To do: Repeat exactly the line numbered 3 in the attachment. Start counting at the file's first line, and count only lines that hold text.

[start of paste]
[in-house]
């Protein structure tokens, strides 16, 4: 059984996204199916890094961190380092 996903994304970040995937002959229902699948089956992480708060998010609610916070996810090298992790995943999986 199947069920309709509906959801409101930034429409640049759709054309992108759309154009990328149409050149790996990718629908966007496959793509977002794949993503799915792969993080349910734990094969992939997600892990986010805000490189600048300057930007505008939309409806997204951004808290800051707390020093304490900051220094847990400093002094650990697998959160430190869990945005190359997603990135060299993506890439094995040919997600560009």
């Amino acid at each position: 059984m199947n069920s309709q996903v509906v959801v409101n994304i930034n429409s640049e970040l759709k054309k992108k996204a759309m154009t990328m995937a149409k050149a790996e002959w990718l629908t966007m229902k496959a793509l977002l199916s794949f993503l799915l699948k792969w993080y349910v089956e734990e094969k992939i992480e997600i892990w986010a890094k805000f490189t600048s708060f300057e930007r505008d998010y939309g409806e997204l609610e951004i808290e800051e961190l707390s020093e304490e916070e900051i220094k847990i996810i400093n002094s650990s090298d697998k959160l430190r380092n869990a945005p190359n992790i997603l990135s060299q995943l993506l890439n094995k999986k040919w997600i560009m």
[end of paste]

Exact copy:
């Amino acid at each position: 059984m199947n069920s309709q996903v509906v959801v409101n994304i930034n429409s640049e970040l759709k054309k992108k996204a759309m154009t990328m995937a149409k050149a790996e002959w990718l629908t966007m229902k496959a793509l977002l199916s794949f993503l799915l699948k792969w993080y349910v089956e734990e094969k992939i992480e997600i892990w986010a890094k805000f490189t600048s708060f300057e930007r505008d998010y939309g409806e997204l609610e951004i808290e800051e961190l707390s020093e304490e916070e900051i220094k847990i996810i400093n002094s650990s090298d697998k959160l430190r380092n869990a945005p190359n992790i997603l990135s060299q995943l993506l890439n094995k999986k040919w997600i560009m």